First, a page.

Co-operative Principles

« Resources page

Seven “universal” cooperative principles have long been widely recognized as what separates co-operatives from regular businesses in values and practice. This listing is taken from the Cooperative identity, values & principles page of the International Co-operative Alliance (ICA):

“Cooperatives are based on the values of self-help, self-responsibility, democracy, equality, equity, and solidarity. In the tradition of their founders, cooperative members believe in the ethical values of honesty, openness, social responsibility and caring for others.”

On this page, we will eventually add our own remarks about how these apply to our campaign to return Co-op to cooperative principles.

Cooperative Principles

“The cooperative principles are guidelines by which cooperatives put their values into practice.”

1. Voluntary and Open Membership

“Cooperatives are voluntary organisations, open to all persons able to use their services and willing to accept the responsibilities of membership, without gender, social, racial, political or religious discrimination.”

2. Democratic Member Control

“Cooperatives are democratic organisations controlled by their members, who actively participate in setting their policies and making decisions. Men and women serving as elected representatives are accountable to the membership. In primary cooperatives members have equal voting rights (one member, one vote) and cooperatives at other levels are also organised in a democratic manner.”

3. Member Economic Participation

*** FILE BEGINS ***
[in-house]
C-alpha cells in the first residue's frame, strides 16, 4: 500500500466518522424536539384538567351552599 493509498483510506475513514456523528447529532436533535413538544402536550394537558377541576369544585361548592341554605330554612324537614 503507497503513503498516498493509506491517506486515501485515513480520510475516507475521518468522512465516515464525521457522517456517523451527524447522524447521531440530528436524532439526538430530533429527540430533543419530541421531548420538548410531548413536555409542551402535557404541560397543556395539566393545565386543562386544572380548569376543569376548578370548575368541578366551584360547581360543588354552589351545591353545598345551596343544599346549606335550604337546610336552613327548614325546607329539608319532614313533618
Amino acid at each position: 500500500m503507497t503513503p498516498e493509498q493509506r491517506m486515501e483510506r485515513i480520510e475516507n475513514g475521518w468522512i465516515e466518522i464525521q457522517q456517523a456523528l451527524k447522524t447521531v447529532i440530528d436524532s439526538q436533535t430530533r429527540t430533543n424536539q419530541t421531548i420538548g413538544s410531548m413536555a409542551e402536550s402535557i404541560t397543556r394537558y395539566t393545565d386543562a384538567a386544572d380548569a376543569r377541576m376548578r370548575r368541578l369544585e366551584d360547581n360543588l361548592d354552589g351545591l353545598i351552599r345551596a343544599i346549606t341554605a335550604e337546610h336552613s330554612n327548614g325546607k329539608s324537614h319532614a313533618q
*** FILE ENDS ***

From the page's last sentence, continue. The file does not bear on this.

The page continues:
“Members contribute equitably to, and democratically control, the capital of their cooperative. At least part of that capital is usually the common property of the cooperative. Members usually receive limited compensation, if any, on capital subscribed as a condition of membership. Members allocate surpluses for any or all of the following purposes: developing their cooperative, possibly by setting up reserves, part of which at least would be indivisible; benefiting members in proportion to their transactions with the cooperative, and supporting other activities approved by the membership.”

4. Autonomy and Independence

“Cooperatives are autonomous, self-help organisations controlled by their members. If they enter into agreements with other organisations, including governments, or raise capital from external sources, they do so on terms that ensure democratic control by their members and maintain their cooperative autonomy.”

5. Education, Training, and Information

“Cooperatives provide education and training for their members, elected representatives, managers, and employees so they can contribute effectively to the development of their co-operatives. They inform the general public – particularly young people and opinion leaders – about the nature and benefits of co-operation.”

6. Cooperation among Cooperatives

“Cooperatives serve their members most effectively and strengthen the cooperative movement by working together through local, national, regional and international structures.”

7. Concern for Community

“Cooperatives work for the sustainable development of their communities through policies approved by their members.”

In 2017, ICA also released their resource The Guidance Notes on the Cooperative Principles, which offer “detailed guidance and advice on the practical application of the Principles to cooperative enterprise… in the 21st century.” Read the Guidance Notes here.